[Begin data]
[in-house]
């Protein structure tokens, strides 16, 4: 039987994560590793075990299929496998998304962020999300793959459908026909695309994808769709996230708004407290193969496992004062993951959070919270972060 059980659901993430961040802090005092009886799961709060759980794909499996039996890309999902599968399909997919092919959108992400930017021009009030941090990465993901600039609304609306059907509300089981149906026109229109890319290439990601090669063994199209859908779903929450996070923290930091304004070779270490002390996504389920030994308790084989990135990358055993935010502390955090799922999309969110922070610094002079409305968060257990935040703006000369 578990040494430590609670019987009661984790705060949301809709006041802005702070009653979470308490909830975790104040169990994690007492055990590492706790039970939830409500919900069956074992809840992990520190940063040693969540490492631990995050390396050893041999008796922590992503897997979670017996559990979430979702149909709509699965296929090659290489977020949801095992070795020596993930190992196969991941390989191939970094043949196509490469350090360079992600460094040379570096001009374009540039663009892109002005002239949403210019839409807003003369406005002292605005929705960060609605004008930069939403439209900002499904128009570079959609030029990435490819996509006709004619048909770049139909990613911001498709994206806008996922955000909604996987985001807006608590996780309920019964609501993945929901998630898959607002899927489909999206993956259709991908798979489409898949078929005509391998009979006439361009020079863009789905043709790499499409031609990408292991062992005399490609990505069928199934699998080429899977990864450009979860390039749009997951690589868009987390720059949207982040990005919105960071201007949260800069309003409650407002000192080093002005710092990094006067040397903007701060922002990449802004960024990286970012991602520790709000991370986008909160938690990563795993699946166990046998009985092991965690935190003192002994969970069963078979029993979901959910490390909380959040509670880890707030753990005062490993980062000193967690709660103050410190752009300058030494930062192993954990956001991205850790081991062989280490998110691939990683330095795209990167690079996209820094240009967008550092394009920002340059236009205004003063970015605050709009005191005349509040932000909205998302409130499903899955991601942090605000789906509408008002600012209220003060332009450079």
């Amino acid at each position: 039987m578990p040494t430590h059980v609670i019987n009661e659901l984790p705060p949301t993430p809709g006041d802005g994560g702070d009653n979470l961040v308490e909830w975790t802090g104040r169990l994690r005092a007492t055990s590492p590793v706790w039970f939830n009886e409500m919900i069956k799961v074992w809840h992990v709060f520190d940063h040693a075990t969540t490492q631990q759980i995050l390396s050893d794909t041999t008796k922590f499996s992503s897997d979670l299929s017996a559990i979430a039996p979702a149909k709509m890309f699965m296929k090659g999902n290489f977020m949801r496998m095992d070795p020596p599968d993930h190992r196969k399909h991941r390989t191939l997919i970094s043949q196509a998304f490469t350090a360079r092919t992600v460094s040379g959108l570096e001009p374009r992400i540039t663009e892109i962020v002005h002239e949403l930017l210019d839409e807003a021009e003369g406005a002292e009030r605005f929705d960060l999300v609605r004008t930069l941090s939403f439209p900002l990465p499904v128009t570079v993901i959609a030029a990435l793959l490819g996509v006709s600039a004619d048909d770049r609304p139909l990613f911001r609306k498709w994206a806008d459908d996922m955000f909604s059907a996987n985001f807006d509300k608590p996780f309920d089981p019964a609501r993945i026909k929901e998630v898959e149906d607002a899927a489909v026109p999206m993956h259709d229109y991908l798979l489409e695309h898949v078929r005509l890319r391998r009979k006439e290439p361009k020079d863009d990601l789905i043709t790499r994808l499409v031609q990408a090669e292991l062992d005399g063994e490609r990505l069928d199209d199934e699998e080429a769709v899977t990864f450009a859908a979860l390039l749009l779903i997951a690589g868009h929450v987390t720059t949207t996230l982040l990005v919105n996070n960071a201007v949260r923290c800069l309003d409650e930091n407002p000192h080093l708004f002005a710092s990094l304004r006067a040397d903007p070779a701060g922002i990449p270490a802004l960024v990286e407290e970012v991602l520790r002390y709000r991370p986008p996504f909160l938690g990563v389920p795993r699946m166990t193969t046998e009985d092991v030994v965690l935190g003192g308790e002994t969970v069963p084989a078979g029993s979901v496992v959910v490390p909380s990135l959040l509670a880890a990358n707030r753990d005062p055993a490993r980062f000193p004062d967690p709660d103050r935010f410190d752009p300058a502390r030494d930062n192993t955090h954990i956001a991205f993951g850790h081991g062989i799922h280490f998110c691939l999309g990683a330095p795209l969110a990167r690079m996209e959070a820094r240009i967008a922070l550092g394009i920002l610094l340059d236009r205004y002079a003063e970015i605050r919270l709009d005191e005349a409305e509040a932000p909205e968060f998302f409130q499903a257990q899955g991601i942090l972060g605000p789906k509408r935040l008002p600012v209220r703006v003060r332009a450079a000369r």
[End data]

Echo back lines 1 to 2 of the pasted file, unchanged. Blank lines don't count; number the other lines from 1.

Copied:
[in-house]
């Protein structure tokens, strides 16, 4: 039987994560590793075990299929496998998304962020999300793959459908026909695309994808769709996230708004407290193969496992004062993951959070919270972060 059980659901993430961040802090005092009886799961709060759980794909499996039996890309999902599968399909997919092919959108992400930017021009009030941090990465993901600039609304609306059907509300089981149906026109229109890319290439990601090669063994199209859908779903929450996070923290930091304004070779270490002390996504389920030994308790084989990135990358055993935010502390955090799922999309969110922070610094002079409305968060257990935040703006000369 578990040494430590609670019987009661984790705060949301809709006041802005702070009653979470308490909830975790104040169990994690007492055990590492706790039970939830409500919900069956074992809840992990520190940063040693969540490492631990995050390396050893041999008796922590992503897997979670017996559990979430979702149909709509699965296929090659290489977020949801095992070795020596993930190992196969991941390989191939970094043949196509490469350090360079992600460094040379570096001009374009540039663009892109002005002239949403210019839409807003003369406005002292605005929705960060609605004008930069939403439209900002499904128009570079959609030029990435490819996509006709004619048909770049139909990613911001498709994206806008996922955000909604996987985001807006608590996780309920019964609501993945929901998630898959607002899927489909999206993956259709991908798979489409898949078929005509391998009979006439361009020079863009789905043709790499499409031609990408292991062992005399490609990505069928199934699998080429899977990864450009979860390039749009997951690589868009987390720059949207982040990005919105960071201007949260800069309003409650407002000192080093002005710092990094006067040397903007701060922002990449802004960024990286970012991602520790709000991370986008909160938690990563795993699946166990046998009985092991965690935190003192002994969970069963078979029993979901959910490390909380959040509670880890707030753990005062490993980062000193967690709660103050410190752009300058030494930062192993954990956001991205850790081991062989280490998110691939990683330095795209990167690079996209820094240009967008550092394009920002340059236009205004003063970015605050709009005191005349509040932000909205998302409130499903899955991601942090605000789906509408008002600012209220003060332009450079």